The opinion of the court was delivered by: Irma E. Gonzalez, Chief Judge United States District Court
ORDER DENYING MOTION FOR RECONSIDERATION [Doc. No. 25]
Presently before the Court is Plaintiff Lofofora Eva Contreraz ("Plaintiff")'s motion for reconsideration of the Court's January 30, 2012 order denying Plaintiff's motion for default judgment, motion for finding of contempt, and motion for enforcement of relief. [Doc. No. 25.] For the reasons below, the Court DENIES the motion.
Plaintiff commenced this action against Defendants on February 7, 2011. [Doc. No. 1.] On June 9, 2011, the Court granted Plaintiff leave to proceed in forma pauperis, but dismissed Plaintiff's complaint without prejudice pursuant to the screening provision of 28 U.S.C. § 1915(e)(2)(B). [Doc. No. 8.] The Court gave Plaintiff leave to file a first amended complaint ("FAC"). [Id.] On July 21, 2011, Plaintiff filed her FAC. [Doc. No. 9.] On October 13, 2011, the Court issued an order directing the U.S. Marshal to effect service of Plaintiff's FAC on the Defendants. [Doc. No. 14.] On December 28, 2011, Defendants filed an ex parte motion for extension of time to file their response to Plaintiffs' FAC. [Doc. No. 17.] The Court granted Defendants' motion and ordered Defendants to file a response to Plaintiff's FAC on or before January 20, 2012. [Doc. No. 18.] On January 20, 2012, Defendants timely filed a motion to dismiss Plaintiff's FAC. [Doc. No. 19.]
On January 17, 2012, Plaintiff filed a motion for default judgment pursuant to Federal Rule of Civil Procedure 55, a motion for a finding of contempt pursuant to Federal Rule of Civil Procedure 70(e), and a motion for enforcement of relief against non-parties pursuant to Federal Rule of Civil Procedure 71. [Doc. No. 23.] On January 30, 2012, the Court denied these motions. [Doc. No. 24.] By the present motion, Plaintiff moves for reconsideration of the Court's January 30, 2012 Order. [Doc. No. 25, Pl.'s Mot.]
Federal Rule of Civil Procedure 60(b)(6) allows the Court to relieve a party from an order for any reason that justifies relief. Rule 60(b)(6) "is to be used sparingly as an equitable remedy to prevent manifest injustice and is to be utilized only where extraordinary circumstances . . ." exist. Harvest v. Castro, 531 F.3d 737, 749 (9th Cir. 2008) (internal quotations marks and citation omitted). "The rule is to be utilized only where extraordinary circumstances prevented a party from taking timely action to prevent or correct an erroneous judgment." United States v. Alpine Land & Reservoir Co., 984 F.2d 1047, 1049 (9th Cir. 1993).
"'A motion for reconsideration should not be granted, absent highly unusual circumstances, unless the district court is presented with newly discovered evidence, committed clear error, or if there is an intervening change in the controlling law.'" Marlyn Nutraceuticals, Inc. v. Mucos Pharma GmbH & Co., 571 F.3d 873, 880 (9th Cir. 2009). A motion for reconsideration may not be used to raise arguments or present evidence for the first time when they could reasonably have been raised earlier in the litigation. Id.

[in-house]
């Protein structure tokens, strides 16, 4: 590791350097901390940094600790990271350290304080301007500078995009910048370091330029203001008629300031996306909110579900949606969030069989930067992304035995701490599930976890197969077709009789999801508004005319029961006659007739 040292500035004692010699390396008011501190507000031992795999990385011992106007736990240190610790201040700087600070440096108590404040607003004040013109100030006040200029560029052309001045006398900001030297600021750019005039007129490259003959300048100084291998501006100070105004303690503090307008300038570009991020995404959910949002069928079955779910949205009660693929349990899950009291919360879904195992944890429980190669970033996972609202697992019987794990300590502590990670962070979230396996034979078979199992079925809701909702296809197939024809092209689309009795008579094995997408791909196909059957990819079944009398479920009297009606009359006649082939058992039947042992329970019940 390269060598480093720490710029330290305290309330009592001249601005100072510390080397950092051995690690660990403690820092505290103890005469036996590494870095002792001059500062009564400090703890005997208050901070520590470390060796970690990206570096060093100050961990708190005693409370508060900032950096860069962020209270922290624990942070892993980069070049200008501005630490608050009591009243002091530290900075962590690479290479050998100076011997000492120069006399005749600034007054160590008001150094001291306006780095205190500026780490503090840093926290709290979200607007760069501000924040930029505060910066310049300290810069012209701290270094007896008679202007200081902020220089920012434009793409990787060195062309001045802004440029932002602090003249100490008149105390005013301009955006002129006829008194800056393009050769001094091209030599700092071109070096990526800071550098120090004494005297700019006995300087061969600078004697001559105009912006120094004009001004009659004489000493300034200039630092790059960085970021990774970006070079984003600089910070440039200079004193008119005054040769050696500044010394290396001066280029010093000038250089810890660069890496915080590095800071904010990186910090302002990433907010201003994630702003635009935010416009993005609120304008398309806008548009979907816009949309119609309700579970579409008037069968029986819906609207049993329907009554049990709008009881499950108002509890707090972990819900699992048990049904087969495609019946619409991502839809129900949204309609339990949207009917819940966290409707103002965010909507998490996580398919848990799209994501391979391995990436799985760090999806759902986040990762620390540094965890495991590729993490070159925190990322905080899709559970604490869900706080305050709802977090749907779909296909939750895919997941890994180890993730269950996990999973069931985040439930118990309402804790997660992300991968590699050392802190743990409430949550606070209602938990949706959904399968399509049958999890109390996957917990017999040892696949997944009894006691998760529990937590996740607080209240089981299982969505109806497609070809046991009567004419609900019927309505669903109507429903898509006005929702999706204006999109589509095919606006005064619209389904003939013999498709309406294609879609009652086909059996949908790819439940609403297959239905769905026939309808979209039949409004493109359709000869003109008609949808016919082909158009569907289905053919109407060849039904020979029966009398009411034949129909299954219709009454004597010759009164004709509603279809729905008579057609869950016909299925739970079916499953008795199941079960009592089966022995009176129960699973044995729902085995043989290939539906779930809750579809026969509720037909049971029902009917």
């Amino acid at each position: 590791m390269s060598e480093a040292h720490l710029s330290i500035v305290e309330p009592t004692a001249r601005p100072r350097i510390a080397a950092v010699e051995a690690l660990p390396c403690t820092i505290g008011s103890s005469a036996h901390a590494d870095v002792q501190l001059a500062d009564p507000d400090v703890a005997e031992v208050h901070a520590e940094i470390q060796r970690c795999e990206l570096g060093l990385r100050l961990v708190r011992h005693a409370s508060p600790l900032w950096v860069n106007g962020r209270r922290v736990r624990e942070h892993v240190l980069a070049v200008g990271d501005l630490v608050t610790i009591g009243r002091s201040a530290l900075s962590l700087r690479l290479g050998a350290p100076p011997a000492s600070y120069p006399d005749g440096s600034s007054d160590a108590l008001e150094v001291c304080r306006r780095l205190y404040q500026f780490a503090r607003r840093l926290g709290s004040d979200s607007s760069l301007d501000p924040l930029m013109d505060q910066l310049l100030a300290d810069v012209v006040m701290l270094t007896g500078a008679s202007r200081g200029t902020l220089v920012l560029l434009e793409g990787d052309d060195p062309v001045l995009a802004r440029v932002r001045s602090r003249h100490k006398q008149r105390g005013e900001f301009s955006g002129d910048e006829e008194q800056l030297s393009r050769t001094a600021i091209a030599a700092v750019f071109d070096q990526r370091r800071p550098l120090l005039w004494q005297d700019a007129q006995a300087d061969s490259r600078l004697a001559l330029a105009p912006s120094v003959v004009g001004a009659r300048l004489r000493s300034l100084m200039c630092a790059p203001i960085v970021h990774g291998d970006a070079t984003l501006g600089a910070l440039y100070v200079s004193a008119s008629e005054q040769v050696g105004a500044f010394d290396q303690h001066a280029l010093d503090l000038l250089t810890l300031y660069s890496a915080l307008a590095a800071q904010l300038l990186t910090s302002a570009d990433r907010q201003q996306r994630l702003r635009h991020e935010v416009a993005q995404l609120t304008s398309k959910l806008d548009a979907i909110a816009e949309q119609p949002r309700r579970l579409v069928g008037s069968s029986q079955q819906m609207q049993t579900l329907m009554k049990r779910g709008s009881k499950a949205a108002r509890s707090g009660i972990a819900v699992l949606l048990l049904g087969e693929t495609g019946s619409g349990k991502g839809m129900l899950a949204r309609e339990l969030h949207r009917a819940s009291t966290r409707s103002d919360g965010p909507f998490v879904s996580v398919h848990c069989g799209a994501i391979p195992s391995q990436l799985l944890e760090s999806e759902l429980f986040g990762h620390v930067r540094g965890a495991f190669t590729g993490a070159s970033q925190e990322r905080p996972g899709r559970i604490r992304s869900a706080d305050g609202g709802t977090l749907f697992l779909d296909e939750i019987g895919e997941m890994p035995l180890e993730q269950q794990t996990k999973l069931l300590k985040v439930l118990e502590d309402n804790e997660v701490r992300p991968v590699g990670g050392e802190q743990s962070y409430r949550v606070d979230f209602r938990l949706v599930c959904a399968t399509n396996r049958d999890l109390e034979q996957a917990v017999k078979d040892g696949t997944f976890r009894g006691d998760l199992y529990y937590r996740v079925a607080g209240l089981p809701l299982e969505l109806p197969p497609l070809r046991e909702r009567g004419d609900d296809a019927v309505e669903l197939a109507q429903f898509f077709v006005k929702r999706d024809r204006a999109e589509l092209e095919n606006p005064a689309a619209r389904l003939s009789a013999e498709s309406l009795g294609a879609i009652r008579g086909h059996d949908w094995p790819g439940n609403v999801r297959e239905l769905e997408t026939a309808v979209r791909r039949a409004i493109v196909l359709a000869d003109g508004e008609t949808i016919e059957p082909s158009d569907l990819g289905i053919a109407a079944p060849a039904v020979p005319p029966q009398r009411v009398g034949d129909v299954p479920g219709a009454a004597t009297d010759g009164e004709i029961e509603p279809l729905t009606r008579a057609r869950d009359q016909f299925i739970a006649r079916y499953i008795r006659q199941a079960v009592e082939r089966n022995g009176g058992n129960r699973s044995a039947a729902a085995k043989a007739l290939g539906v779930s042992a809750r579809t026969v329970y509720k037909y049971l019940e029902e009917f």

Plaintiff argues that the Court's Order denying her motion for default judgment was improper because Defendants never served Plaintiff with a copy of their ex parte motion for extension of time to respond to the FAC. [Pl.'s Mot. at 2-4.] The Court notes that Defendants' counsel filed a certificate of service along with the ex parte motion stating under penalty of perjury that a copy of the motion was mailed to Plaintiff at her address in prison. [Doc. No. 17-1.] Moreover, even assuming Defendants did not serve Plaintiff with a copy of the motion, Plaintiff was not prejudiced by Defendants' failure to serve the motion. Pursuant to Federal Rule of Civil Procedure 6(b)(1), the Court may extend the deadline for filing a response to a complaint "for good cause." See FED R. CIV. P. 6(b)(1) ("When an act may or must be done within a specified time, the court may, for good cause, extend the time."). In their motion, Defendants explained that they needed an extension of time to file their response because one applicable defense required approval from a particular component of the Department of Justice, and members of that office were unavailable due to the holiday season. [Doc. No. 17 at 2.] The Court found that this constituted "good cause" for the extension. Therefore, even if Plaintiff had been able to oppose Defendants' motion, the Court would still have granted Defendants the requested extension. Plaintiff states that she believes that the Defendants did not have a justified reason for seeking the extension and that the motion was simply a delay tactic. [Pl.'s Mot. at 10.] The Court disagrees. Defendants provided a legitimate reason for requesting the extension and there is no evidence that it was done only for the purpose of delay. Because Defendants properly obtained an extension of time to respond to the FAC, and then timely filed their motion to dismiss the FAC, Defendants were never in default. Accordingly, Plaintiff has failed to show the Court's Order denying her motion for default judgment was made in clear error.*fn1
Plaintiff argues that the Court erred in denying her motion for contempt because a finding of contempt is not restricted to instances where a party refuses to comply with a judgment, relying on Federal Rule of Civil Procedure 37(b)(2)(A)(vi), (vii). [Pl.'s Mot. at 5-7.] However, Plaintiff did not rely on Rule 37 in her original motion and instead moved for sanctions pursuant to Rule 70. [Doc. No. at 23 at 1-2.] The Court properly denied her motion because Rule 70 "cannot be used as the authority for contempt or sanctions where defendants failed to answer on time." McCabe v. Arave, 827 F.2d 634, 639 (9th Cir. 1987). Plaintiff could have argued that she was entitled to contempt sanction pursuant to Rule 37 in her original motion. It is ...